City Lights, Red Hen Press, and wasabi press celebrate the publication of
SECRET HARVESTS: A Hidden Story of Separation and the Resilience of a Family Farm
by David Mas Masumoto (Artwork by Patricia Wakida)
Published by Red Hen Press
Organic peach and raising farmer David Mas Masumoto’s new memoir follows a journey of discovering a “lost” aunt, who was separated from the family due to racism and discrimination against the disabled. Aunt Shizuko had both mental and physical disabilities due to childhood meningitis. In 1942, when Executive Order 9066 was signed, authorizing the mass removal of all persons of Japanese descent off of the West Coast of the United States, her parents had to make the excrutiating decision between taking her with them into the WWII concentration camp at Gila River, Arizona, or to place her as a “ward” of the state in an institution.
A Japanese American family, separated by racism and the discrimination of people with developmental disabilities, are reunited seventy years later, returning to their roots on a farm and bound by secrets.
Family lore had convinced them that Aunt Shizuko had eventually died, but seventy years later, she was found alive and living a few miles from our family farm. How did she survive? Why was she kept hidden? How did both shame and resilience empower my family to forge forward in a land that did not want them?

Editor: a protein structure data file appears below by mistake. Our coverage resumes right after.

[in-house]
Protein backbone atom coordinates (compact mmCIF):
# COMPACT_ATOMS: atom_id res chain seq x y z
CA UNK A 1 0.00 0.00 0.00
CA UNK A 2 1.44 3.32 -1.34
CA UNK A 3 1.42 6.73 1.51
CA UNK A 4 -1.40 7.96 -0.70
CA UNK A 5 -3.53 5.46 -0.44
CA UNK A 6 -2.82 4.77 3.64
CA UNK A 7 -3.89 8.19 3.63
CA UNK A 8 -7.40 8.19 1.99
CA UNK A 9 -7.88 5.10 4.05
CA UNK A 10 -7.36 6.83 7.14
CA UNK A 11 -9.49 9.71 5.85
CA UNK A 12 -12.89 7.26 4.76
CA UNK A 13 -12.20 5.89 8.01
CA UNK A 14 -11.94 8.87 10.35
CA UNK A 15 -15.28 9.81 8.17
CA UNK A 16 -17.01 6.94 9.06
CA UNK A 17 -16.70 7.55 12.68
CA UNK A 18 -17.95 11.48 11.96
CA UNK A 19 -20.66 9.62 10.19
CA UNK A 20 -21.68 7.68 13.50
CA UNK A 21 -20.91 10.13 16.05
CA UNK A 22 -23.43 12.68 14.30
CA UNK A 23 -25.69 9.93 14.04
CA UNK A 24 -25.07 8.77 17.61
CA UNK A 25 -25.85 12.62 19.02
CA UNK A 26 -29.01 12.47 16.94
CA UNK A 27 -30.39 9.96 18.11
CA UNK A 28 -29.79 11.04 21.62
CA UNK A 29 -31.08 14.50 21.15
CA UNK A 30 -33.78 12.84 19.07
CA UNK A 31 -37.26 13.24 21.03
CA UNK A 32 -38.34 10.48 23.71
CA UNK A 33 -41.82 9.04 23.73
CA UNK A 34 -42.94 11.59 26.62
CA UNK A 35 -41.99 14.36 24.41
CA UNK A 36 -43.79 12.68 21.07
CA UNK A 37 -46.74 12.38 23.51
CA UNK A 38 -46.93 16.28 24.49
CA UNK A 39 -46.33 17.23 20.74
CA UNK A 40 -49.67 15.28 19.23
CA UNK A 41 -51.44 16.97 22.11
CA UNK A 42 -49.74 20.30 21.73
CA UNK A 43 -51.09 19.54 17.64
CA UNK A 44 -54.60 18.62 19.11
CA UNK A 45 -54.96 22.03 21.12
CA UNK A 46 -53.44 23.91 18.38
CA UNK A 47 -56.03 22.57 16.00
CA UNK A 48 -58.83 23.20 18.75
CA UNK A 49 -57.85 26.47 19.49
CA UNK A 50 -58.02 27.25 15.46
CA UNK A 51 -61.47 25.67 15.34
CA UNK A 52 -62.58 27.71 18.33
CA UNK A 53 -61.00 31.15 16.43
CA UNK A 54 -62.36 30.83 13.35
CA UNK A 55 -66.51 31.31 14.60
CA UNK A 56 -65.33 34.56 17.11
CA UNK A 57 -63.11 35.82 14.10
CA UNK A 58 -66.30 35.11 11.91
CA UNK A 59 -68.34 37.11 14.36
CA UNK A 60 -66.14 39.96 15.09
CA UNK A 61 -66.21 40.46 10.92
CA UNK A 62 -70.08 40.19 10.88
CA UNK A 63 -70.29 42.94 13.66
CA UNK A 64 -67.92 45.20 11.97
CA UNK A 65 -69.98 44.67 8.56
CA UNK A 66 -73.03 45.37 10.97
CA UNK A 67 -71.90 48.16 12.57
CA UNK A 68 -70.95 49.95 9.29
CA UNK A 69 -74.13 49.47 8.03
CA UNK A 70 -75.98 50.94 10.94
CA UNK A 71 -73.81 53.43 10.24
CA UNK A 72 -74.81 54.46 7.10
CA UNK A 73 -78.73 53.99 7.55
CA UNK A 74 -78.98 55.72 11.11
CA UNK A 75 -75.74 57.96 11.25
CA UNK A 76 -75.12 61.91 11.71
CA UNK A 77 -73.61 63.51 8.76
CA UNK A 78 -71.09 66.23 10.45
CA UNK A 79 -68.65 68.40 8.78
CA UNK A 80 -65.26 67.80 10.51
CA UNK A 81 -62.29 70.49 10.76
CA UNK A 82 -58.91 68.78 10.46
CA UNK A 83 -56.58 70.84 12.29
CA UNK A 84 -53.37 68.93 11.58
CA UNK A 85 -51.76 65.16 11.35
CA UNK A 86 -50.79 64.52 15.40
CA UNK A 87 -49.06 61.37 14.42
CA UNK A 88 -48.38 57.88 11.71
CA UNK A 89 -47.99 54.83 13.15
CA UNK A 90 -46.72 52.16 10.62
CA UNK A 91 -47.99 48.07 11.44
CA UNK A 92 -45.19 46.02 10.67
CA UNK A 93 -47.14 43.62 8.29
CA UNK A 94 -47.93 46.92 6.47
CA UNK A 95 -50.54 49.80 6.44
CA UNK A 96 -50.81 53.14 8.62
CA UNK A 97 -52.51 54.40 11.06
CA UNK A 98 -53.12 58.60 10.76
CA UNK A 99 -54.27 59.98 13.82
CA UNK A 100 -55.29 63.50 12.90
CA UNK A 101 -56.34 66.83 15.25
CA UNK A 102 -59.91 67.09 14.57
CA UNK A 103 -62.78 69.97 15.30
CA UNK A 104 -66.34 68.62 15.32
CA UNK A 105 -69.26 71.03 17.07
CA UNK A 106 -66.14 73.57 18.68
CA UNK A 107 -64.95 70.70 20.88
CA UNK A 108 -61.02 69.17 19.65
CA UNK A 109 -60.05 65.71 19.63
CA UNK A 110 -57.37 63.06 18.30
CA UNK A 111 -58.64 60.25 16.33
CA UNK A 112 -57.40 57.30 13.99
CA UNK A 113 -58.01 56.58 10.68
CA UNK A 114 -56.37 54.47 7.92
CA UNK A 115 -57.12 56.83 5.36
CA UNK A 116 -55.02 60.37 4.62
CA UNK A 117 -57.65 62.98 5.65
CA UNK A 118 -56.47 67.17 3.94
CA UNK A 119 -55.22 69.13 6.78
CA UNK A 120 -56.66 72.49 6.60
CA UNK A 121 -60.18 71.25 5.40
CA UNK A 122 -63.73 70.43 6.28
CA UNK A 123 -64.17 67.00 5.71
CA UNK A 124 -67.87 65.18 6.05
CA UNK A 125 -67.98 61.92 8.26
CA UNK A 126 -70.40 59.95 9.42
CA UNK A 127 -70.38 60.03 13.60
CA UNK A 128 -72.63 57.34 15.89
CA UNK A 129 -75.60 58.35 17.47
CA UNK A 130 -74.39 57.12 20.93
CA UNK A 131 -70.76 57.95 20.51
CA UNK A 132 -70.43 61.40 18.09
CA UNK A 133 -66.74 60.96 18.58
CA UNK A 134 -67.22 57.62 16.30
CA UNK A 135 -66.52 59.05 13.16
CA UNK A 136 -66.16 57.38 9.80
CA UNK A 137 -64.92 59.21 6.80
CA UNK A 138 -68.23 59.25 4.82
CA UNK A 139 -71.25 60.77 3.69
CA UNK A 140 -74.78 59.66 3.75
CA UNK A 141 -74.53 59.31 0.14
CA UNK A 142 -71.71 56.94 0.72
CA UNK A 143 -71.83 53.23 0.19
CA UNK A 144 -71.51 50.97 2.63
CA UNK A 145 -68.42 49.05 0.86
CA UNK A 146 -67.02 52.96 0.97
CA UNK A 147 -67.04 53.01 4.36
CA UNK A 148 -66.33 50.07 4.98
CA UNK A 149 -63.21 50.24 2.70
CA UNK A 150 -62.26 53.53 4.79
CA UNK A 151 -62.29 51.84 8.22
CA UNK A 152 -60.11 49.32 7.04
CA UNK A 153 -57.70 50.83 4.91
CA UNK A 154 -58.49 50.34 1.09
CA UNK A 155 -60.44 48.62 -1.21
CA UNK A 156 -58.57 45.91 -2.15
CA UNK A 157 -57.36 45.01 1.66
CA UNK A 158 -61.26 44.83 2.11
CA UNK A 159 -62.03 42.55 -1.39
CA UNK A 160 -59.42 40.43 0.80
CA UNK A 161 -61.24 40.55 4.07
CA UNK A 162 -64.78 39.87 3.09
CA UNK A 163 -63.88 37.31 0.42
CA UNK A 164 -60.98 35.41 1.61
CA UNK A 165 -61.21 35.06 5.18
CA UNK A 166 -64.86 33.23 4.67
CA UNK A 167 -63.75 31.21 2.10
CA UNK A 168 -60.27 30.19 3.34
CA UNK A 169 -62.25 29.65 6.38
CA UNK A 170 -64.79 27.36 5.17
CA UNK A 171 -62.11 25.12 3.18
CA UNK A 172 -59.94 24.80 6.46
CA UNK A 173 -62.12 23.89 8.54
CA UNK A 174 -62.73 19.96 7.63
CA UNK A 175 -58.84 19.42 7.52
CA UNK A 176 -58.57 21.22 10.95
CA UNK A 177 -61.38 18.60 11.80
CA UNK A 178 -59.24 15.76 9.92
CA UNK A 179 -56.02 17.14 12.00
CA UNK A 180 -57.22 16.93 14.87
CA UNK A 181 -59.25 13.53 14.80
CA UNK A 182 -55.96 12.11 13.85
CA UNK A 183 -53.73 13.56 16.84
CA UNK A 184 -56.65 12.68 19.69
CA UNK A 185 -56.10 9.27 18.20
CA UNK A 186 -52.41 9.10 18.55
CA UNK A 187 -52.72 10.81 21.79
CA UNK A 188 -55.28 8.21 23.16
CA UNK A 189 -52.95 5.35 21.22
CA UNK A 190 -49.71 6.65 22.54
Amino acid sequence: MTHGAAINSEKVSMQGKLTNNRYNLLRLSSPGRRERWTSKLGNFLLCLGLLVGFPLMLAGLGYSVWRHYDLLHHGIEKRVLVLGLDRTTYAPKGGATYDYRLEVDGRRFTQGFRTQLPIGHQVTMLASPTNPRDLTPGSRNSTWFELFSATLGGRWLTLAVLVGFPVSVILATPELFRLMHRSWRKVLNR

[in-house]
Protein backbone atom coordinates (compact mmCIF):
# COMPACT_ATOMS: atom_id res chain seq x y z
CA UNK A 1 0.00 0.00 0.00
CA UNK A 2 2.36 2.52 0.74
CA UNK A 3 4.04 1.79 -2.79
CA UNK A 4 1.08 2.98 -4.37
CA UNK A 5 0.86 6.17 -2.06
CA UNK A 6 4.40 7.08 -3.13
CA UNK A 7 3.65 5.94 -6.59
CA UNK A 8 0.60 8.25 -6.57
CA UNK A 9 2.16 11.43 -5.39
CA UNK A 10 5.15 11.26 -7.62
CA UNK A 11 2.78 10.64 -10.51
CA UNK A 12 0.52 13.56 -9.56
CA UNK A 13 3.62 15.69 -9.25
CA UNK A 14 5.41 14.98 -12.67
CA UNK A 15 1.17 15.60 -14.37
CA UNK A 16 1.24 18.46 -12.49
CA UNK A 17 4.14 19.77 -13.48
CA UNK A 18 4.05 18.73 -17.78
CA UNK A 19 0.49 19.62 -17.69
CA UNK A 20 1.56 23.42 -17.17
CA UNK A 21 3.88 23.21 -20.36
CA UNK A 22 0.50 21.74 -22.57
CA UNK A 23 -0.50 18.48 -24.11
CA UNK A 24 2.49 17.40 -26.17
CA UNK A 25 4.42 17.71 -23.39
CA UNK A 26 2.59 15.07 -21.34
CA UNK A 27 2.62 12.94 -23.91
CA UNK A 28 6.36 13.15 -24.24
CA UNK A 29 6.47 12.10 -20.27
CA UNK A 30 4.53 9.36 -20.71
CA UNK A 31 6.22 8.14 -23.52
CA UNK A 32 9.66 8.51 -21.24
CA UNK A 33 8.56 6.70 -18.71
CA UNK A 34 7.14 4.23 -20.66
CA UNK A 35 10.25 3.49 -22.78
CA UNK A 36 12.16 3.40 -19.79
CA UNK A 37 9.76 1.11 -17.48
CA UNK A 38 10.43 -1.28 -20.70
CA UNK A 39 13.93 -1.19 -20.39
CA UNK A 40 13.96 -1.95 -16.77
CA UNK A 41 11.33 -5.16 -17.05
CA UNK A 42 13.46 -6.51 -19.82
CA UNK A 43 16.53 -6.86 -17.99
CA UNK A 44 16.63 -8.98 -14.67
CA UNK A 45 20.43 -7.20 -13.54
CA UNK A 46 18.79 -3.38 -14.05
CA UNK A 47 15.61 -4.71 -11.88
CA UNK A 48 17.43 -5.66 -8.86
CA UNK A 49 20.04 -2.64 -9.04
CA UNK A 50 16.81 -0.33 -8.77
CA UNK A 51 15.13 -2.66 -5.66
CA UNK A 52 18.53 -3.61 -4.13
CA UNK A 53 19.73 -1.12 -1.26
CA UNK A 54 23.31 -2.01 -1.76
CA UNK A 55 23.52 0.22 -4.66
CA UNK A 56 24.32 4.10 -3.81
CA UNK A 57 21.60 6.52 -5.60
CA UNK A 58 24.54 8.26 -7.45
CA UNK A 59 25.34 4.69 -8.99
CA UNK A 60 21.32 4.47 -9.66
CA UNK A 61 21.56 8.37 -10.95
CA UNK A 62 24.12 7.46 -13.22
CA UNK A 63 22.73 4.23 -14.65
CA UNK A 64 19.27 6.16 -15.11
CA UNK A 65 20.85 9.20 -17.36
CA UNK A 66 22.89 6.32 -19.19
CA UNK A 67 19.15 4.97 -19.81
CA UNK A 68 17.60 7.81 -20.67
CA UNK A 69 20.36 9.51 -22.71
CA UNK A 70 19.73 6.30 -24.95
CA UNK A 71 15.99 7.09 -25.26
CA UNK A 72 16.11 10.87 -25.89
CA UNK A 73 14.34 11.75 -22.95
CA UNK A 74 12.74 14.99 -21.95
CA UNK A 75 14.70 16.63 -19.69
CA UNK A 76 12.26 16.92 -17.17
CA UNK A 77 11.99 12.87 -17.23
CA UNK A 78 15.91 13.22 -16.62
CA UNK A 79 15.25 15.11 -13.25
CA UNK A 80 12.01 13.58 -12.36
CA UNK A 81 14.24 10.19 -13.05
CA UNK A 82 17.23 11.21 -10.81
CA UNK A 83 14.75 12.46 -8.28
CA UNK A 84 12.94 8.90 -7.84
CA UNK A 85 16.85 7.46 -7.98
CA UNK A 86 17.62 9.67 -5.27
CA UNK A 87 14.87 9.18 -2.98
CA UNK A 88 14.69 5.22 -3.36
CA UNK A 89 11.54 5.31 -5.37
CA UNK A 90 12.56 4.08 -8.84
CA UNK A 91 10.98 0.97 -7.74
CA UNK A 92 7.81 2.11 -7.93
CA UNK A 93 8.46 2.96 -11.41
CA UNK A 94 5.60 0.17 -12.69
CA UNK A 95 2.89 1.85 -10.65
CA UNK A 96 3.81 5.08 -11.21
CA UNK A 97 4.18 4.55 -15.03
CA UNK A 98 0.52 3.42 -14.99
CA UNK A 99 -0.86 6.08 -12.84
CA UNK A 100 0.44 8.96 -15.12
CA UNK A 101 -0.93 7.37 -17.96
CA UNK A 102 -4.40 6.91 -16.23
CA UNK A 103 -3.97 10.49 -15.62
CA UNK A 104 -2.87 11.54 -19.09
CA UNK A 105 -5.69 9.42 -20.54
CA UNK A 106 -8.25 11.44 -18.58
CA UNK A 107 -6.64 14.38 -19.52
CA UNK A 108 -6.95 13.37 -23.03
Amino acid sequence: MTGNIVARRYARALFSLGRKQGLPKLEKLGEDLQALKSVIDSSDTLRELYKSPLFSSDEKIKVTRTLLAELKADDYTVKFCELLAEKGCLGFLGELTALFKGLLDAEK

In this new memoir, Masumoto is haunted by these questions and driven to explore his own identity and the meaning of family—especially as farmers tied to the land—uncovering stories that binds him to a sense of history buried in the earth that he works and a sense of place that defines his community.
David Mas Masumoto is an organic farmer, author, and activist. His book Epitaph for a Peach won the Julia Child Cookbook award and was a finalist for a James Beard award. His writing has been awarded a Commonwealth Club of California silver medal and the Independent Publisher Books bronze medal. He has been honored by Rodale Institute as an “Organic Pioneer.” He has served on the boards of the James Irvine Foundation, Public Policy Institute of California, Cal Humanities, and the National Council on the Arts with nomination by President Obama. He farms with his wife Marcy and two adult children, Nikiko and Koro. They reside in a hundred-year-old farmhouse surrounded by their eighty-acre organic peach, nectarine, apricot, and raisin farm outside of Fresno, California.
Patricia Miye Wakida is a linoleum block and letterpress artist. She grew up in Fresno, California. In addition to maintaining her own linoleum block and letterpress studio under the wasabi press imprint, she frequently writes about Japanese American history and culture. She is a Yonsei (fourth-generation Japanese American), whose parents were incarcerated as children in the Jerome (Arkansas) and Gila River (Arizona) World War II Japanese American concentration camps. She lives in Oakland, California with her husband and son, cats, and chickens. Her website: www.wasabipress.com
This event is made possible by support from the City Lights Foundation. To learn more visit: https://citylights.com/foundation/